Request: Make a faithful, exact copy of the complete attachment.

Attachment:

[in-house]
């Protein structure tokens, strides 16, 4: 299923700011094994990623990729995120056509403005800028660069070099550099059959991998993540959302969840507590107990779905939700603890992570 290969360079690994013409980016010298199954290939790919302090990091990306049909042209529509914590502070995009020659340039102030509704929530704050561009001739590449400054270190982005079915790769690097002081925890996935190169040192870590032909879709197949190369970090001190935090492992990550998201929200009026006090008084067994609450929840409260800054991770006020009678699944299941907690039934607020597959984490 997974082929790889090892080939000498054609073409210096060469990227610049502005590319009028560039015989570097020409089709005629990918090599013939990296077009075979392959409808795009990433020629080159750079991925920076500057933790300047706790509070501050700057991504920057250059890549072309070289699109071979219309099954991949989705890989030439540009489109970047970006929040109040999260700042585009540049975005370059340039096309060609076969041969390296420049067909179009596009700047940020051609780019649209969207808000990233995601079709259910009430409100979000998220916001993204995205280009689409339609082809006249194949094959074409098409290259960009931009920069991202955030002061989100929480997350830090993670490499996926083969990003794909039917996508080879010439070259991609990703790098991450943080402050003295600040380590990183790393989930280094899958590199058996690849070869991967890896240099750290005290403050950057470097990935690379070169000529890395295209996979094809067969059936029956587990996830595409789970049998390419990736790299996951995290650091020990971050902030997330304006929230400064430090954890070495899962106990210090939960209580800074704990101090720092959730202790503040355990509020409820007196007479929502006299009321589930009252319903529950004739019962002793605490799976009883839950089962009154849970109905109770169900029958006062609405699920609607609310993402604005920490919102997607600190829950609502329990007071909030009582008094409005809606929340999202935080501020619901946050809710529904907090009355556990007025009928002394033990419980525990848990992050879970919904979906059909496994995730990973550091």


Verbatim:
[in-house]
């Protein structure tokens, strides 16, 4: 299923700011094994990623990729995120056509403005800028660069070099550099059959991998993540959302969840507590107990779905939700603890992570 290969360079690994013409980016010298199954290939790919302090990091990306049909042209529509914590502070995009020659340039102030509704929530704050561009001739590449400054270190982005079915790769690097002081925890996935190169040192870590032909879709197949190369970090001190935090492992990550998201929200009026006090008084067994609450929840409260800054991770006020009678699944299941907690039934607020597959984490 997974082929790889090892080939000498054609073409210096060469990227610049502005590319009028560039015989570097020409089709005629990918090599013939990296077009075979392959409808795009990433020629080159750079991925920076500057933790300047706790509070501050700057991504920057250059890549072309070289699109071979219309099954991949989705890989030439540009489109970047970006929040109040999260700042585009540049975005370059340039096309060609076969041969390296420049067909179009596009700047940020051609780019649209969207808000990233995601079709259910009430409100979000998220916001993204995205280009689409339609082809006249194949094959074409098409290259960009931009920069991202955030002061989100929480997350830090993670490499996926083969990003794909039917996508080879010439070259991609990703790098991450943080402050003295600040380590990183790393989930280094899958590199058996690849070869991967890896240099750290005290403050950057470097990935690379070169000529890395295209996979094809067969059936029956587990996830595409789970049998390419990736790299996951995290650091020990971050902030997330304006929230400064430090954890070495899962106990210090939960209580800074704990101090720092959730202790503040355990509020409820007196007479929502006299009321589930009252319903529950004739019962002793605490799976009883839950089962009154849970109905109770169900029958006062609405699920609607609310993402604005920490919102997607600190829950609502329990007071909030009582008094409005809606929340999202935080501020619901946050809710529904907090009355556990007025009928002394033990419980525990848990992050879970919904979906059909496994995730990973550091």